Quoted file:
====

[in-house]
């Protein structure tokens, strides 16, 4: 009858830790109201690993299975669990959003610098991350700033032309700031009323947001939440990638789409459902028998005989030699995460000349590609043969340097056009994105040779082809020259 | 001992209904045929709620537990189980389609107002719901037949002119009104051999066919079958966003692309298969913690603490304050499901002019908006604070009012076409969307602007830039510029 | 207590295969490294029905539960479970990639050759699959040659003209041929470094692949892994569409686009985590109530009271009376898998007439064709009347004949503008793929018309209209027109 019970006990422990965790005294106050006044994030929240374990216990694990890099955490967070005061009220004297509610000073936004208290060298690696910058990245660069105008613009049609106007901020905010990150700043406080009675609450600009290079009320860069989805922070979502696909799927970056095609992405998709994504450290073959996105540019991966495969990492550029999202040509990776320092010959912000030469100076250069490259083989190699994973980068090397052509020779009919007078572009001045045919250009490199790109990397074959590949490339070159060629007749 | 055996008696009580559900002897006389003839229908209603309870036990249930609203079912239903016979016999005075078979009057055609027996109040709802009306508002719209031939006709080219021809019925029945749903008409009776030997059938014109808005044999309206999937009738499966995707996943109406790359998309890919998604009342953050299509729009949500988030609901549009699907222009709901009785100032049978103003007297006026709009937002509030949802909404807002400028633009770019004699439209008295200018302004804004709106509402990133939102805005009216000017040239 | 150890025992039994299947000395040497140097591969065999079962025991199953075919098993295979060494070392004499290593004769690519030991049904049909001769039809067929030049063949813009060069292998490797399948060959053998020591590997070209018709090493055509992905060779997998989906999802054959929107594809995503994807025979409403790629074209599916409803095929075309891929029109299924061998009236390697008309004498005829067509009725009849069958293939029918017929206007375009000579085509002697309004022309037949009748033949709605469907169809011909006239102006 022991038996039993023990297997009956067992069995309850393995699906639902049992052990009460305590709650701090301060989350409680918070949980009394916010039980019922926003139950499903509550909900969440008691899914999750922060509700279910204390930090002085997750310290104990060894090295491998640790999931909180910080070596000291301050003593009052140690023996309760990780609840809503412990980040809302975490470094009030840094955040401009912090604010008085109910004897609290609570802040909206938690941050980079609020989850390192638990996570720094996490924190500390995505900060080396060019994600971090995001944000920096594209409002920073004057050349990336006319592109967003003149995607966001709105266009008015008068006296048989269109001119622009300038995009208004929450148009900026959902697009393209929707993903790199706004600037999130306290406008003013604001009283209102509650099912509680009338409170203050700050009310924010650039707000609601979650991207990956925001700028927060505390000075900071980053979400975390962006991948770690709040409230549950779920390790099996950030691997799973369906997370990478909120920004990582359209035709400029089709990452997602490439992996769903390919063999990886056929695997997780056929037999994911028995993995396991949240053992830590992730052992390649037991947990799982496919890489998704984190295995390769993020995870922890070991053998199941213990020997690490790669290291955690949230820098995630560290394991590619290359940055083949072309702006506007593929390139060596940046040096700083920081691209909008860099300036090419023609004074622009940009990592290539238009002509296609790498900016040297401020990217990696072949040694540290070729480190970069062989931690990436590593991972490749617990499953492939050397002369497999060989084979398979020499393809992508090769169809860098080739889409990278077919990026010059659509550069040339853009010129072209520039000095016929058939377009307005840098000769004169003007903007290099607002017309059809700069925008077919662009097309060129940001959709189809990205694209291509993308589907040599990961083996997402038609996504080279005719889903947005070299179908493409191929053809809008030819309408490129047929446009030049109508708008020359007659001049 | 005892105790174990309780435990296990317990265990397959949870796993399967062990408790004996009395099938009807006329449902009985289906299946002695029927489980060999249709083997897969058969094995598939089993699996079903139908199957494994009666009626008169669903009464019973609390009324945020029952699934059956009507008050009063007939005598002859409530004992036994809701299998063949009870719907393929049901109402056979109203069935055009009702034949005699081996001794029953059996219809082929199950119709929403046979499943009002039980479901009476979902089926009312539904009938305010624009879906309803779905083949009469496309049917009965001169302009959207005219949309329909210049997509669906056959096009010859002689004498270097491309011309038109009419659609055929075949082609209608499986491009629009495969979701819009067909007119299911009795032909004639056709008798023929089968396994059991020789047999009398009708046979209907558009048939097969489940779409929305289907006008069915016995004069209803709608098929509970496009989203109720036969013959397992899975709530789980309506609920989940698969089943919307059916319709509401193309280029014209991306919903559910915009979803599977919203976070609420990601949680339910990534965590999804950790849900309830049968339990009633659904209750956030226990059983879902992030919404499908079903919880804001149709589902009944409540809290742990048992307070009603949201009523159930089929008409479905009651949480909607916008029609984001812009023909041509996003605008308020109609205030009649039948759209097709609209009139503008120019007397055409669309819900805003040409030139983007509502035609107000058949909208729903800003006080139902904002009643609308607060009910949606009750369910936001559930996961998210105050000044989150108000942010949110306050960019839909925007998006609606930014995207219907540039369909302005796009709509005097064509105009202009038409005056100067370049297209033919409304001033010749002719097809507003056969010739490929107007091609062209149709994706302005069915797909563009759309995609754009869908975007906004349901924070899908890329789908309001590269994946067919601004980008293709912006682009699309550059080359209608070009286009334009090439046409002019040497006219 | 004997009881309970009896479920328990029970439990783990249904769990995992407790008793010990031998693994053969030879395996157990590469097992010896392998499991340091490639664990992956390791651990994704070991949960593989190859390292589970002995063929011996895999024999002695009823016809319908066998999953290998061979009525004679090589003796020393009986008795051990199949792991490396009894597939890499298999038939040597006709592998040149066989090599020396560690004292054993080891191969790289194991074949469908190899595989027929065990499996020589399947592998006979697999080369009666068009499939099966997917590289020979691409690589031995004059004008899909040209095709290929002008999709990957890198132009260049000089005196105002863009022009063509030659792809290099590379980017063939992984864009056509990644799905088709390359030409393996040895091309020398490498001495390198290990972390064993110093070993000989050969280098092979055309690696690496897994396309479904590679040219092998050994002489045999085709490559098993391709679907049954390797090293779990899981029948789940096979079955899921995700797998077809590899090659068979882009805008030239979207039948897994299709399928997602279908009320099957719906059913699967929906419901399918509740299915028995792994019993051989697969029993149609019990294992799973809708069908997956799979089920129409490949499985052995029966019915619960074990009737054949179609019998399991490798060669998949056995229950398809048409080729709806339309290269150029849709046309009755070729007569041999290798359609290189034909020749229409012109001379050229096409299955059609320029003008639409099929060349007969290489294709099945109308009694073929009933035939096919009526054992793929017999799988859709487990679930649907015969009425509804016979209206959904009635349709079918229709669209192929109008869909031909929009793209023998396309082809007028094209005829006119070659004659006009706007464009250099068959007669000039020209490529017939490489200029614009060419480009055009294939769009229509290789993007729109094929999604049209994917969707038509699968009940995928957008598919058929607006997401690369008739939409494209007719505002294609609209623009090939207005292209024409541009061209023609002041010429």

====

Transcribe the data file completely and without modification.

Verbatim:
[in-house]
């Protein structure tokens, strides 16, 4: 009858830790109201690993299975669990959003610098991350700033032309700031009323947001939440990638789409459902028998005989030699995460000349590609043969340097056009994105040779082809020259 | 001992209904045929709620537990189980389609107002719901037949002119009104051999066919079958966003692309298969913690603490304050499901002019908006604070009012076409969307602007830039510029 | 207590295969490294029905539960479970990639050759699959040659003209041929470094692949892994569409686009985590109530009271009376898998007439064709009347004949503008793929018309209209027109 019970006990422990965790005294106050006044994030929240374990216990694990890099955490967070005061009220004297509610000073936004208290060298690696910058990245660069105008613009049609106007901020905010990150700043406080009675609450600009290079009320860069989805922070979502696909799927970056095609992405998709994504450290073959996105540019991966495969990492550029999202040509990776320092010959912000030469100076250069490259083989190699994973980068090397052509020779009919007078572009001045045919250009490199790109990397074959590949490339070159060629007749 | 055996008696009580559900002897006389003839229908209603309870036990249930609203079912239903016979016999005075078979009057055609027996109040709802009306508002719209031939006709080219021809019925029945749903008409009776030997059938014109808005044999309206999937009738499966995707996943109406790359998309890919998604009342953050299509729009949500988030609901549009699907222009709901009785100032049978103003007297006026709009937002509030949802909404807002400028633009770019004699439209008295200018302004804004709106509402990133939102805005009216000017040239 | 150890025992039994299947000395040497140097591969065999079962025991199953075919098993295979060494070392004499290593004769690519030991049904049909001769039809067929030049063949813009060069292998490797399948060959053998020591590997070209018709090493055509992905060779997998989906999802054959929107594809995503994807025979409403790629074209599916409803095929075309891929029109299924061998009236390697008309004498005829067509009725009849069958293939029918017929206007375009000579085509002697309004022309037949009748033949709605469907169809011909006239102006 022991038996039993023990297997009956067992069995309850393995699906639902049992052990009460305590709650701090301060989350409680918070949980009394916010039980019922926003139950499903509550909900969440008691899914999750922060509700279910204390930090002085997750310290104990060894090295491998640790999931909180910080070596000291301050003593009052140690023996309760990780609840809503412990980040809302975490470094009030840094955040401009912090604010008085109910004897609290609570802040909206938690941050980079609020989850390192638990996570720094996490924190500390995505900060080396060019994600971090995001944000920096594209409002920073004057050349990336006319592109967003003149995607966001709105266009008015008068006296048989269109001119622009300038995009208004929450148009900026959902697009393209929707993903790199706004600037999130306290406008003013604001009283209102509650099912509680009338409170203050700050009310924010650039707000609601979650991207990956925001700028927060505390000075900071980053979400975390962006991948770690709040409230549950779920390790099996950030691997799973369906997370990478909120920004990582359209035709400029089709990452997602490439992996769903390919063999990886056929695997997780056929037999994911028995993995396991949240053992830590992730052992390649037991947990799982496919890489998704984190295995390769993020995870922890070991053998199941213990020997690490790669290291955690949230820098995630560290394991590619290359940055083949072309702006506007593929390139060596940046040096700083920081691209909008860099300036090419023609004074622009940009990592290539238009002509296609790498900016040297401020990217990696072949040694540290070729480190970069062989931690990436590593991972490749617990499953492939050397002369497999060989084979398979020499393809992508090769169809860098080739889409990278077919990026010059659509550069040339853009010129072209520039000095016929058939377009307005840098000769004169003007903007290099607002017309059809700069925008077919662009097309060129940001959709189809990205694209291509993308589907040599990961083996997402038609996504080279005719889903947005070299179908493409191929053809809008030819309408490129047929446009030049109508708008020359007659001049 | 005892105790174990309780435990296990317990265990397959949870796993399967062990408790004996009395099938009807006329449902009985289906299946002695029927489980060999249709083997897969058969094995598939089993699996079903139908199957494994009666009626008169669903009464019973609390009324945020029952699934059956009507008050009063007939005598002859409530004992036994809701299998063949009870719907393929049901109402056979109203069935055009009702034949005699081996001794029953059996219809082929199950119709929403046979499943009002039980479901009476979902089926009312539904009938305010624009879906309803779905083949009469496309049917009965001169302009959207005219949309329909210049997509669906056959096009010859002689004498270097491309011309038109009419659609055929075949082609209608499986491009629009495969979701819009067909007119299911009795032909004639056709008798023929089968396994059991020789047999009398009708046979209907558009048939097969489940779409929305289907006008069915016995004069209803709608098929509970496009989203109720036969013959397992899975709530789980309506609920989940698969089943919307059916319709509401193309280029014209991306919903559910915009979803599977919203976070609420990601949680339910990534965590999804950790849900309830049968339990009633659904209750956030226990059983879902992030919404499908079903919880804001149709589902009944409540809290742990048992307070009603949201009523159930089929008409479905009651949480909607916008029609984001812009023909041509996003605008308020109609205030009649039948759209097709609209009139503008120019007397055409669309819900805003040409030139983007509502035609107000058949909208729903800003006080139902904002009643609308607060009910949606009750369910936001559930996961998210105050000044989150108000942010949110306050960019839909925007998006609606930014995207219907540039369909302005796009709509005097064509105009202009038409005056100067370049297209033919409304001033010749002719097809507003056969010739490929107007091609062209149709994706302005069915797909563009759309995609754009869908975007906004349901924070899908890329789908309001590269994946067919601004980008293709912006682009699309550059080359209608070009286009334009090439046409002019040497006219 | 004997009881309970009896479920328990029970439990783990249904769990995992407790008793010990031998693994053969030879395996157990590469097992010896392998499991340091490639664990992956390791651990994704070991949960593989190859390292589970002995063929011996895999024999002695009823016809319908066998999953290998061979009525004679090589003796020393009986008795051990199949792991490396009894597939890499298999038939040597006709592998040149066989090599020396560690004292054993080891191969790289194991074949469908190899595989027929065990499996020589399947592998006979697999080369009666068009499939099966997917590289020979691409690589031995004059004008899909040209095709290929002008999709990957890198132009260049000089005196105002863009022009063509030659792809290099590379980017063939992984864009056509990644799905088709390359030409393996040895091309020398490498001495390198290990972390064993110093070993000989050969280098092979055309690696690496897994396309479904590679040219092998050994002489045999085709490559098993391709679907049954390797090293779990899981029948789940096979079955899921995700797998077809590899090659068979882009805008030239979207039948897994299709399928997602279908009320099957719906059913699967929906419901399918509740299915028995792994019993051989697969029993149609019990294992799973809708069908997956799979089920129409490949499985052995029966019915619960074990009737054949179609019998399991490798060669998949056995229950398809048409080729709806339309290269150029849709046309009755070729007569041999290798359609290189034909020749229409012109001379050229096409299955059609320029003008639409099929060349007969290489294709099945109308009694073929009933035939096919009526054992793929017999799988859709487990679930649907015969009425509804016979209206959904009635349709079918229709669209192929109008869909031909929009793209023998396309082809007028094209005829006119070659004659006009706007464009250099068959007669000039020209490529017939490489200029614009060419480009055009294939769009229509290789993007729109094929999604049209994917969707038509699968009940995928957008598919058929607006997401690369008739939409494209007719505002294609609209623009090939207005292209024409541009061209023609002041010429």